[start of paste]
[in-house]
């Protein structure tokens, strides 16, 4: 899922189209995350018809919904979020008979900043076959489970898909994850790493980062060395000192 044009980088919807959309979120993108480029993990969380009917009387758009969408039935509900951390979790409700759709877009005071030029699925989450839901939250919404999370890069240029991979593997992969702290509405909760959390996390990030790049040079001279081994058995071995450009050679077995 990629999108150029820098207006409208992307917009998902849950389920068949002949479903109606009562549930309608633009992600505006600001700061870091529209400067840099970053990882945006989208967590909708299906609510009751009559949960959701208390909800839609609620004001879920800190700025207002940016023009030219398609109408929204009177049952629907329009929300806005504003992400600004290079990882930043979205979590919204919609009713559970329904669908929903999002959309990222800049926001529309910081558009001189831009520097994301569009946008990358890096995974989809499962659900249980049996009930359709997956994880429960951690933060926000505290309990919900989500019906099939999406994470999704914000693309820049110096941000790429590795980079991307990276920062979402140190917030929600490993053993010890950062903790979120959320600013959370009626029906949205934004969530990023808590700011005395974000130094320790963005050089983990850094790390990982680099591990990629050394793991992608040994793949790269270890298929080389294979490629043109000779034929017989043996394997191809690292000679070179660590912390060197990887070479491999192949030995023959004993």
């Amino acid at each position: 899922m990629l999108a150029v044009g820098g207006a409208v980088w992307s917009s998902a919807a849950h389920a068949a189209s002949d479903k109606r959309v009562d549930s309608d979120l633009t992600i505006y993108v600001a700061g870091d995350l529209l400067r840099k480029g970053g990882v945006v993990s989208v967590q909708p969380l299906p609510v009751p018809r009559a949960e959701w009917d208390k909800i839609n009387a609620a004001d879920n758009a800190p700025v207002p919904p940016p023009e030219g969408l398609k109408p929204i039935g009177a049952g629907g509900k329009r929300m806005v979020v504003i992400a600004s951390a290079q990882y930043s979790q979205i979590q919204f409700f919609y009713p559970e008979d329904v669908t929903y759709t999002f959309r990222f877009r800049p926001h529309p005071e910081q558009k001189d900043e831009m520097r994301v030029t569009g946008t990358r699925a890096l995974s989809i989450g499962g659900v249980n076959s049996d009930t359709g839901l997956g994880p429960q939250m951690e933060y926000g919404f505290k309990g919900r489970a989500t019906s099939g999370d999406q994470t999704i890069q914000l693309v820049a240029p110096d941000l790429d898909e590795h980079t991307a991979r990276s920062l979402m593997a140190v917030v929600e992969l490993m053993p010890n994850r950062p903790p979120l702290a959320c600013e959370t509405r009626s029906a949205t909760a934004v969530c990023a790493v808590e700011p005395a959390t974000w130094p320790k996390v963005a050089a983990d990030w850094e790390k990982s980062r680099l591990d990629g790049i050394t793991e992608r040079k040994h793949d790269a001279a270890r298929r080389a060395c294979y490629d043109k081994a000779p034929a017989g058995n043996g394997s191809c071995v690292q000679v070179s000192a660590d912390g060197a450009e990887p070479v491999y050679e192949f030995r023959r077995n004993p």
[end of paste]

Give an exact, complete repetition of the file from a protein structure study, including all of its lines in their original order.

[in-house]
């Protein structure tokens, strides 16, 4: 899922189209995350018809919904979020008979900043076959489970898909994850790493980062060395000192 044009980088919807959309979120993108480029993990969380009917009387758009969408039935509900951390979790409700759709877009005071030029699925989450839901939250919404999370890069240029991979593997992969702290509405909760959390996390990030790049040079001279081994058995071995450009050679077995 990629999108150029820098207006409208992307917009998902849950389920068949002949479903109606009562549930309608633009992600505006600001700061870091529209400067840099970053990882945006989208967590909708299906609510009751009559949960959701208390909800839609609620004001879920800190700025207002940016023009030219398609109408929204009177049952629907329009929300806005504003992400600004290079990882930043979205979590919204919609009713559970329904669908929903999002959309990222800049926001529309910081558009001189831009520097994301569009946008990358890096995974989809499962659900249980049996009930359709997956994880429960951690933060926000505290309990919900989500019906099939999406994470999704914000693309820049110096941000790429590795980079991307990276920062979402140190917030929600490993053993010890950062903790979120959320600013959370009626029906949205934004969530990023808590700011005395974000130094320790963005050089983990850094790390990982680099591990990629050394793991992608040994793949790269270890298929080389294979490629043109000779034929017989043996394997191809690292000679070179660590912390060197990887070479491999192949030995023959004993």
């Amino acid at each position: 899922m990629l999108a150029v044009g820098g207006a409208v980088w992307s917009s998902a919807a849950h389920a068949a189209s002949d479903k109606r959309v009562d549930s309608d979120l633009t992600i505006y993108v600001a700061g870091d995350l529209l400067r840099k480029g970053g990882v945006v993990s989208v967590q909708p969380l299906p609510v009751p018809r009559a949960e959701w009917d208390k909800i839609n009387a609620a004001d879920n758009a800190p700025v207002p919904p940016p023009e030219g969408l398609k109408p929204i039935g009177a049952g629907g509900k329009r929300m806005v979020v504003i992400a600004s951390a290079q990882y930043s979790q979205i979590q919204f409700f919609y009713p559970e008979d329904v669908t929903y759709t999002f959309r990222f877009r800049p926001h529309p005071e910081q558009k001189d900043e831009m520097r994301v030029t569009g946008t990358r699925a890096l995974s989809i989450g499962g659900v249980n076959s049996d009930t359709g839901l997956g994880p429960q939250m951690e933060y926000g919404f505290k309990g919900r489970a989500t019906s099939g999370d999406q994470t999704i890069q914000l693309v820049a240029p110096d941000l790429d898909e590795h980079t991307a991979r990276s920062l979402m593997a140190v917030v929600e992969l490993m053993p010890n994850r950062p903790p979120l702290a959320c600013e959370t509405r009626s029906a949205t909760a934004v969530c990023a790493v808590e700011p005395a959390t974000w130094p320790k996390v963005a050089a983990d990030w850094e790390k990982s980062r680099l591990d990629g790049i050394t793991e992608r040079k040994h793949d790269a001279a270890r298929r080389a060395c294979y490629d043109k081994a000779p034929a017989g058995n043996g394997s191809c071995v690292q000679v070179s000192a660590d912390g060197a450009e990887p070479v491999y050679e192949f030995r023959r077995n004993p």